David Ogden

Remarks on U.S. - Mexico Border Security Policy

delivered 24 March 2009, White House, Washington, D.C.

Audio AR-XE mp3 of Address


Under the President's leadership, and together with the State Department and DHS, the Department of Justice stands ready to take the fight to the Mexican drug cartels.

We're all concerned about the increased levels of violence in Mexico, and we very much admire the courage and resolution of our Mexican counterparts who are bravely confronting these cartels in their own backyard. And we'll resolve to do everything we can to work together with them to destroy these criminal organizations.

For more than a quarter century, U.S. law enforcement agencies have recognized that the best way to fight the most sophisticated criminal enterprises is through intelligence-based investigations to target the greatest threats. Under the leadership of the Justice Department, the command and control of La Cosa Nostra, which was once the most powerful organized-crime group operating in the United States, has been effectively dismantled, with many of its most senior leaders behind bars. Built on this same approach, and together with our Mexican counterparts, the Department's Mexican cartel strategy confronts those cartels as criminal organizations rather than simply responding to individual acts of violence.

That strategy is carried out by prosecutor-led, intelligence-based task forces that bring together all DOJ and DHS and other relevant law enforcement agencies to disrupt and dismantle the drug cartels through investigation, prosecution, extradition of their leaders, and the seizure and forfeiture of their assets.

As we've found with other large criminal groups, if you take their money and lock up their leaders, you can loosen their grips on the vast organizations that are used to carry out their criminal activities. Attorney General Holder and I are committed to taking advantage of all Department resources and those of associated agencies to target the Mexican cartels. We will investigate and prosecute the criminals who smuggle drugs into the United States and distribute and sell them in our cities and towns. We will also investigate and prosecute those who smuggle guns, bulk cash and contraband from the United States to Mexico.

Just last month, the Attorney General announced the arrest of more than 750 individuals on narcotics-related charges under Operation Accelerator, a multi-agency, multinational effort that targeted the Mexican drug-trafficking organization known as the Sinaloa cartel. Through Operation Accelerator, prosecutors and federal law enforcement agencies, led by DEA, delivered a significant blow to the Sinaloa cartel by seizing $59 million, hundreds of firearms, and more than 12,000 kilograms of cocaine and 12,000 pounds of methamphetamine.

A similarly sweeping DOJ-led initiative against the Gulf cartel, announced in September 2008, called Project Reckoning, produced similarly dramatic results. The President has directed us to take action to fight these cartels. And Attorney General Holder and I are taking several new and aggressive steps as part of the administration's comprehensive plan.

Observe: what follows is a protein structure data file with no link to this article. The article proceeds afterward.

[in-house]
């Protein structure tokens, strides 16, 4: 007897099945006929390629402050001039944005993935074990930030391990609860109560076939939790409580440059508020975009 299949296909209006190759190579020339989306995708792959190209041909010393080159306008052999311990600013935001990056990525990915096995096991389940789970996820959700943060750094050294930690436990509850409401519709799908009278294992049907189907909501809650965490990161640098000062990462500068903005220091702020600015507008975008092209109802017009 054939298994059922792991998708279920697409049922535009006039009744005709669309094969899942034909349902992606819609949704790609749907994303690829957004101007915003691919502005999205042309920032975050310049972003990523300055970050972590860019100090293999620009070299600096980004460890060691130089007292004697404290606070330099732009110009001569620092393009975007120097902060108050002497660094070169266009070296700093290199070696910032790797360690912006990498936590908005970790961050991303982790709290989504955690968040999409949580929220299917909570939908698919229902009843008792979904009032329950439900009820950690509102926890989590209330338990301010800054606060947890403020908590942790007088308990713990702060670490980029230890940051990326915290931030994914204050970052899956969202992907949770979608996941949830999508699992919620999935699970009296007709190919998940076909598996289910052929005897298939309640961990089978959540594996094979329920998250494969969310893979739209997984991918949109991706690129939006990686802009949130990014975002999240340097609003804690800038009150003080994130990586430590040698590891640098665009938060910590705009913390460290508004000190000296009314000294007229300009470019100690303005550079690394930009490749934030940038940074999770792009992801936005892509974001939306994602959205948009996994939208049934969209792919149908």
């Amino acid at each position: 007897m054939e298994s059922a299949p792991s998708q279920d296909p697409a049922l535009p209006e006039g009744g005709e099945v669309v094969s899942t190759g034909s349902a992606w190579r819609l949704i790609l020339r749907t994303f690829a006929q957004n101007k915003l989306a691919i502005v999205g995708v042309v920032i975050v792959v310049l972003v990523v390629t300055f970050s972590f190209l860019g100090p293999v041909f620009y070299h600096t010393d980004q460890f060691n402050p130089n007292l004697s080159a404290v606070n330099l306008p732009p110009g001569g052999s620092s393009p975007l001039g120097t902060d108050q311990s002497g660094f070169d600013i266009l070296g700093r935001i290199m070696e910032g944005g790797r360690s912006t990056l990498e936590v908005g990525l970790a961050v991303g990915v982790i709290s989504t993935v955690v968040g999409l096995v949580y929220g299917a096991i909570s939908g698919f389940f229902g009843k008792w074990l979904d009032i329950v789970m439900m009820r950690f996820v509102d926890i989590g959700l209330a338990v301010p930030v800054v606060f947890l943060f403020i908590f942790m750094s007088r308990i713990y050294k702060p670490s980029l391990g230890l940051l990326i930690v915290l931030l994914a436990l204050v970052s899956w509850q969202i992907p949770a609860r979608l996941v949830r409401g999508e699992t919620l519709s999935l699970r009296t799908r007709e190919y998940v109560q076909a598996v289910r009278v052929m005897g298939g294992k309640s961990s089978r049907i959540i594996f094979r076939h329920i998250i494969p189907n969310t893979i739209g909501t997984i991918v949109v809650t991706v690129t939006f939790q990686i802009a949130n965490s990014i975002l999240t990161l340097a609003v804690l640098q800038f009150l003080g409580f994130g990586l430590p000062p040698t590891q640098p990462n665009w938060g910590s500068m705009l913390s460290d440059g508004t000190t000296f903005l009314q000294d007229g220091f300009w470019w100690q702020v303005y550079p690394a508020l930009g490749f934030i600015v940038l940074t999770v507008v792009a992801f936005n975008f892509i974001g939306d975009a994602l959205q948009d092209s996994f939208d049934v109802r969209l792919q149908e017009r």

Those steps include the following: DOJ's Drug Enforcement Administration, which already has the largest U.S. drug enforcement presence in Mexico, with 11 offices in that country, is placing 16 new DEA positions in Southwest border field operations, specifically to target Mexican trafficking and associated violence.

The DEA is also deploying four new mobile enforcement teams to specifically target Mexican methamphetamine trafficking, both along the border and in U.S. cities impacted by the cartels.

DOJ's Bureau of Alcohol, Tobacco, Firearms and Explosives is increasing its efforts by adding 37 new employees in three new offices, using $10 million in Recovery Act funds, and redeploying 100 personnel to the Southwest border in the next 45 days to fortify its Project Gunrunner, which is aimed at disrupting arms trafficking between the United States and Mexico.

ATF is doubling its presence in Mexico itself, from five to nine personnel working with the Mexicans, specifically to facilitate gun tracing activity, which targets the illegal weapons and their sources in the United States.

DOJ's Office of Justice Programs is investing $30 million in stimulus funding to help state and local government and law enforcement combat narcotics activity along the Southwest border and in high-intensity drug trafficking areas. Additionally, the state and local law enforcement in those areas can apply for COPS and Byrne Justice Assistance Grants, a total of $3 billion of which were provided in the stimulus package.

DOJ's Organized Drug Enforcement Task Forces Program, or OCDETF, is adding personnel to its strike force capacity along the Southwest border.

And the FBI is stepping up its efforts in the region by creating a Southwest intelligence group, focusing its activities on -- increasing its focus on public corruption, kidnappings and extortion related to the cartels' activities.

As the Department did in dismantling La Cosa Nostra, these new resources will build on the framework already in place to disrupt and dismantle the Mexican drug cartels.

Book/CDs by Michael E. Eidenmuller, Published by McGraw-Hill (2008)

Audio and Video Source: C-SPAN.org

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Page Updated: 1/23/22

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